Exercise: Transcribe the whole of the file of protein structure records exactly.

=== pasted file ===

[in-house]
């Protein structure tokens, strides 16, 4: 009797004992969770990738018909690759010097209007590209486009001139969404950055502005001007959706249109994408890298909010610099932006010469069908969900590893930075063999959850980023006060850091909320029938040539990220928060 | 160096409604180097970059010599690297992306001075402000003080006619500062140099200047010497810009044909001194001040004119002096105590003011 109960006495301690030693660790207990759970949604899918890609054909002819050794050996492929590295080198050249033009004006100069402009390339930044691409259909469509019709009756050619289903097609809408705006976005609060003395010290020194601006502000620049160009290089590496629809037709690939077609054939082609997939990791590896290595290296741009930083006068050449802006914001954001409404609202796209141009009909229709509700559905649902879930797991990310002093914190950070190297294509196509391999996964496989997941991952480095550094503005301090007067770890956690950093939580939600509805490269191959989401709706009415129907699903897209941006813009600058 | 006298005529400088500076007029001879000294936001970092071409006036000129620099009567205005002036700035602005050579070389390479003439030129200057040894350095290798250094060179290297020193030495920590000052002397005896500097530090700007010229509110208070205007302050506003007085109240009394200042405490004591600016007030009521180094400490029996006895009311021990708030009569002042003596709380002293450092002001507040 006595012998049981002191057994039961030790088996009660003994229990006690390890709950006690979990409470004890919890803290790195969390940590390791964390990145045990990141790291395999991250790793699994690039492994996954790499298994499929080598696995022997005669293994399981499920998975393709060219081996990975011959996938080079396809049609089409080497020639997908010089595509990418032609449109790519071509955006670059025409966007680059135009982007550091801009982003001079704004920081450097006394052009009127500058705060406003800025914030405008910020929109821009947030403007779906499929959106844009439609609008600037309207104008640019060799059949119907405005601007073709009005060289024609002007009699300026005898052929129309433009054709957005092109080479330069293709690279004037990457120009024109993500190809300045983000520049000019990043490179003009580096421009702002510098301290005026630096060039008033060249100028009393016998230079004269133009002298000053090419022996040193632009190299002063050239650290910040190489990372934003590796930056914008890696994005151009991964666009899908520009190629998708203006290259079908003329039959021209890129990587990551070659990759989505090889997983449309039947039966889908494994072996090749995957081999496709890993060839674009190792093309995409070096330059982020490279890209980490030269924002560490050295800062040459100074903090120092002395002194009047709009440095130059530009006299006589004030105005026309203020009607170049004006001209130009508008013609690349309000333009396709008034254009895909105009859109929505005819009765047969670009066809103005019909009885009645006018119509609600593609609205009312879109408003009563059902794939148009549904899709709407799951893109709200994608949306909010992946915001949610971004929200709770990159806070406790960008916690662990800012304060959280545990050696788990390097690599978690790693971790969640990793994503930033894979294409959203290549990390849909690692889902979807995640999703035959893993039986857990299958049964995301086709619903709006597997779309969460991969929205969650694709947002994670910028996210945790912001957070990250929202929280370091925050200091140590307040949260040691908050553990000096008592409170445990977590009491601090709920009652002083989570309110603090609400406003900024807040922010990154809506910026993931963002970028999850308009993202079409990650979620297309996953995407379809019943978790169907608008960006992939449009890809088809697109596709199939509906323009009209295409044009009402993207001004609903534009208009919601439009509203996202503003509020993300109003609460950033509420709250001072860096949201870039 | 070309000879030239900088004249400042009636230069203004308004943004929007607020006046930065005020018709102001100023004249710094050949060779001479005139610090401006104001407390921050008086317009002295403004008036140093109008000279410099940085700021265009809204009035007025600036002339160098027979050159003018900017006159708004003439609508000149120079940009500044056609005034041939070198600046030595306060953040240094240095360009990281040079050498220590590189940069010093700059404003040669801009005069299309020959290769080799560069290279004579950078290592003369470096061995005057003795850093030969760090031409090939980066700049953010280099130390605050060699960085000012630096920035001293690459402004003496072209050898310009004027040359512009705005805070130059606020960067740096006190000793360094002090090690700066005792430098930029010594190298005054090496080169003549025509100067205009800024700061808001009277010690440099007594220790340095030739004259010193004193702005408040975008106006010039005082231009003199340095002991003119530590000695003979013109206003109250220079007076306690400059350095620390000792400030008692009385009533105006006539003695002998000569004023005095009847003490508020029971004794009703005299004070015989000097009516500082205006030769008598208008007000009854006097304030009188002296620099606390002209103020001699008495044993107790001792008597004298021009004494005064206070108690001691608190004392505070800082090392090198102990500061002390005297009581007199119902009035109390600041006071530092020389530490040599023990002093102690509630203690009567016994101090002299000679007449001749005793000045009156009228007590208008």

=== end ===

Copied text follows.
[in-house]
């Protein structure tokens, strides 16, 4: 009797004992969770990738018909690759010097209007590209486009001139969404950055502005001007959706249109994408890298909010610099932006010469069908969900590893930075063999959850980023006060850091909320029938040539990220928060 | 160096409604180097970059010599690297992306001075402000003080006619500062140099200047010497810009044909001194001040004119002096105590003011 109960006495301690030693660790207990759970949604899918890609054909002819050794050996492929590295080198050249033009004006100069402009390339930044691409259909469509019709009756050619289903097609809408705006976005609060003395010290020194601006502000620049160009290089590496629809037709690939077609054939082609997939990791590896290595290296741009930083006068050449802006914001954001409404609202796209141009009909229709509700559905649902879930797991990310002093914190950070190297294509196509391999996964496989997941991952480095550094503005301090007067770890956690950093939580939600509805490269191959989401709706009415129907699903897209941006813009600058 | 006298005529400088500076007029001879000294936001970092071409006036000129620099009567205005002036700035602005050579070389390479003439030129200057040894350095290798250094060179290297020193030495920590000052002397005896500097530090700007010229509110208070205007302050506003007085109240009394200042405490004591600016007030009521180094400490029996006895009311021990708030009569002042003596709380002293450092002001507040 006595012998049981002191057994039961030790088996009660003994229990006690390890709950006690979990409470004890919890803290790195969390940590390791964390990145045990990141790291395999991250790793699994690039492994996954790499298994499929080598696995022997005669293994399981499920998975393709060219081996990975011959996938080079396809049609089409080497020639997908010089595509990418032609449109790519071509955006670059025409966007680059135009982007550091801009982003001079704004920081450097006394052009009127500058705060406003800025914030405008910020929109821009947030403007779906499929959106844009439609609008600037309207104008640019060799059949119907405005601007073709009005060289024609002007009699300026005898052929129309433009054709957005092109080479330069293709690279004037990457120009024109993500190809300045983000520049000019990043490179003009580096421009702002510098301290005026630096060039008033060249100028009393016998230079004269133009002298000053090419022996040193632009190299002063050239650290910040190489990372934003590796930056914008890696994005151009991964666009899908520009190629998708203006290259079908003329039959021209890129990587990551070659990759989505090889997983449309039947039966889908494994072996090749995957081999496709890993060839674009190792093309995409070096330059982020490279890209980490030269924002560490050295800062040459100074903090120092002395002194009047709009440095130059530009006299006589004030105005026309203020009607170049004006001209130009508008013609690349309000333009396709008034254009895909105009859109929505005819009765047969670009066809103005019909009885009645006018119509609600593609609205009312879109408003009563059902794939148009549904899709709407799951893109709200994608949306909010992946915001949610971004929200709770990159806070406790960008916690662990800012304060959280545990050696788990390097690599978690790693971790969640990793994503930033894979294409959203290549990390849909690692889902979807995640999703035959893993039986857990299958049964995301086709619903709006597997779309969460991969929205969650694709947002994670910028996210945790912001957070990250929202929280370091925050200091140590307040949260040691908050553990000096008592409170445990977590009491601090709920009652002083989570309110603090609400406003900024807040922010990154809506910026993931963002970028999850308009993202079409990650979620297309996953995407379809019943978790169907608008960006992939449009890809088809697109596709199939509906323009009209295409044009009402993207001004609903534009208009919601439009509203996202503003509020993300109003609460950033509420709250001072860096949201870039 | 070309000879030239900088004249400042009636230069203004308004943004929007607020006046930065005020018709102001100023004249710094050949060779001479005139610090401006104001407390921050008086317009002295403004008036140093109008000279410099940085700021265009809204009035007025600036002339160098027979050159003018900017006159708004003439609508000149120079940009500044056609005034041939070198600046030595306060953040240094240095360009990281040079050498220590590189940069010093700059404003040669801009005069299309020959290769080799560069290279004579950078290592003369470096061995005057003795850093030969760090031409090939980066700049953010280099130390605050060699960085000012630096920035001293690459402004003496072209050898310009004027040359512009705005805070130059606020960067740096006190000793360094002090090690700066005792430098930029010594190298005054090496080169003549025509100067205009800024700061808001009277010690440099007594220790340095030739004259010193004193702005408040975008106006010039005082231009003199340095002991003119530590000695003979013109206003109250220079007076306690400059350095620390000792400030008692009385009533105006006539003695002998000569004023005095009847003490508020029971004794009703005299004070015989000097009516500082205006030769008598208008007000009854006097304030009188002296620099606390002209103020001699008495044993107790001792008597004298021009004494005064206070108690001691608190004392505070800082090392090198102990500061002390005297009581007199119902009035109390600041006071530092020389530490040599023990002093102690509630203690009567016994101090002299000679007449001749005793000045009156009228007590208008």